The level of societal reproduction as a predictor of visitation: lessons from World Heritage Sites in the United States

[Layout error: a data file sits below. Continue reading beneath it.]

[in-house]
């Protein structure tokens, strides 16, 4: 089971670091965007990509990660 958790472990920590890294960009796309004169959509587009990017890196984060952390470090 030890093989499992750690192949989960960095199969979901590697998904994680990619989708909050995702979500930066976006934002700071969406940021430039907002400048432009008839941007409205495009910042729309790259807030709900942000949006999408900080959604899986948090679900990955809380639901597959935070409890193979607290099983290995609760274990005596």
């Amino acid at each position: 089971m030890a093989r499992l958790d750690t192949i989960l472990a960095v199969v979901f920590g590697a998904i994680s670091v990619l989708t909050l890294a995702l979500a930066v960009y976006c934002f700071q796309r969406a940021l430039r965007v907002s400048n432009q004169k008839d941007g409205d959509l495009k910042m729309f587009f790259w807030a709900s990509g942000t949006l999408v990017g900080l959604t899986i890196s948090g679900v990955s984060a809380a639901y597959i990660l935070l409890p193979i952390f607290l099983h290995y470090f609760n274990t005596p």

Since the United Nations Educational, Scientific and Cultural Organization (UNESCO) adopted the Convention Concerning the Protection of World Natural and Cultural Heritage, commonly referred to as the World Heritage Convention (UNESCO 1972), 911 sites around the globe have been designated as World Heritage Sites (WHSs). Although the jury is out on whether there is a link between inscription as a World Heritage Site and increased visitation (Buckley 2004; Hall and Piggin 2001), there is a rising call for the management of World Heritage Sites (Leask and Fyall 2006: xxii) due in large part to the detrimental effects of over-visitation at some sites (du Cros 2006; du Cros 2008; World Tourism Organization 2005). Exceeding the carrying capacity of certain WHSs in highpopulated or high-visited countries is seen as a primary threat (ICOMOS 1993). Visitation levels and the sustainability of heritage sites have been linked, and WHS designation has been viewed as the ‘catalyst to rapid tourism development via increased publicity of those destination areas’ (Li et al. 2008: 308).